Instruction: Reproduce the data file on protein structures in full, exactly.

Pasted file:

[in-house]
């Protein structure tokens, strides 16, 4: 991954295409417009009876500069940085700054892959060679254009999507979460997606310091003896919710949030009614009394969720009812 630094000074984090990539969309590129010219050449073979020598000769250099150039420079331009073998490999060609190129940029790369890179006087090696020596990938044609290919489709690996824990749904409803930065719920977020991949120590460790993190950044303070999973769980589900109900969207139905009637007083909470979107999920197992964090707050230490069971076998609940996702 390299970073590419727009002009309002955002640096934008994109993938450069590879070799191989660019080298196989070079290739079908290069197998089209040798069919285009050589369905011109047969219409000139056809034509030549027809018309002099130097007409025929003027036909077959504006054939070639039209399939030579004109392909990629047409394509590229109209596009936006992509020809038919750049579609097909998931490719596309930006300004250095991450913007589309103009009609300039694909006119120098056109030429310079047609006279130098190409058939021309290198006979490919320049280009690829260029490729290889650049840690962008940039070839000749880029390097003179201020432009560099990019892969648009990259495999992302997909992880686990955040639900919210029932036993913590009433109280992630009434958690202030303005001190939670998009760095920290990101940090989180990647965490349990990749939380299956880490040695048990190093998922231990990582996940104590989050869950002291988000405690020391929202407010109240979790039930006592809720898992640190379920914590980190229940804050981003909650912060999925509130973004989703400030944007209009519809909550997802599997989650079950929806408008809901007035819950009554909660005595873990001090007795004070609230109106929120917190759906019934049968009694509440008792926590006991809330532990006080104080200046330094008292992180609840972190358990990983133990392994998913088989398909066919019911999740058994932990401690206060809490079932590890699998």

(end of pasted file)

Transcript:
[in-house]
């Protein structure tokens, strides 16, 4: 991954295409417009009876500069940085700054892959060679254009999507979460997606310091003896919710949030009614009394969720009812 630094000074984090990539969309590129010219050449073979020598000769250099150039420079331009073998490999060609190129940029790369890179006087090696020596990938044609290919489709690996824990749904409803930065719920977020991949120590460790993190950044303070999973769980589900109900969207139905009637007083909470979107999920197992964090707050230490069971076998609940996702 390299970073590419727009002009309002955002640096934008994109993938450069590879070799191989660019080298196989070079290739079908290069197998089209040798069919285009050589369905011109047969219409000139056809034509030549027809018309002099130097007409025929003027036909077959504006054939070639039209399939030579004109392909990629047409394509590229109209596009936006992509020809038919750049579609097909998931490719596309930006300004250095991450913007589309103009009609300039694909006119120098056109030429310079047609006279130098190409058939021309290198006979490919320049280009690829260029490729290889650049840690962008940039070839000749880029390097003179201020432009560099990019892969648009990259495999992302997909992880686990955040639900919210029932036993913590009433109280992630009434958690202030303005001190939670998009760095920290990101940090989180990647965490349990990749939380299956880490040695048990190093998922231990990582996940104590989050869950002291988000405690020391929202407010109240979790039930006592809720898992640190379920914590980190229940804050981003909650912060999925509130973004989703400030944007209009519809909550997802599997989650079950929806408008809901007035819950009554909660005595873990001090007795004070609230109106929120917190759906019934049968009694509440008792926590006991809330532990006080104080200046330094008292992180609840972190358990990983133990392994998913088989398909066919019911999740058994932990401690206060809490079932590890699998």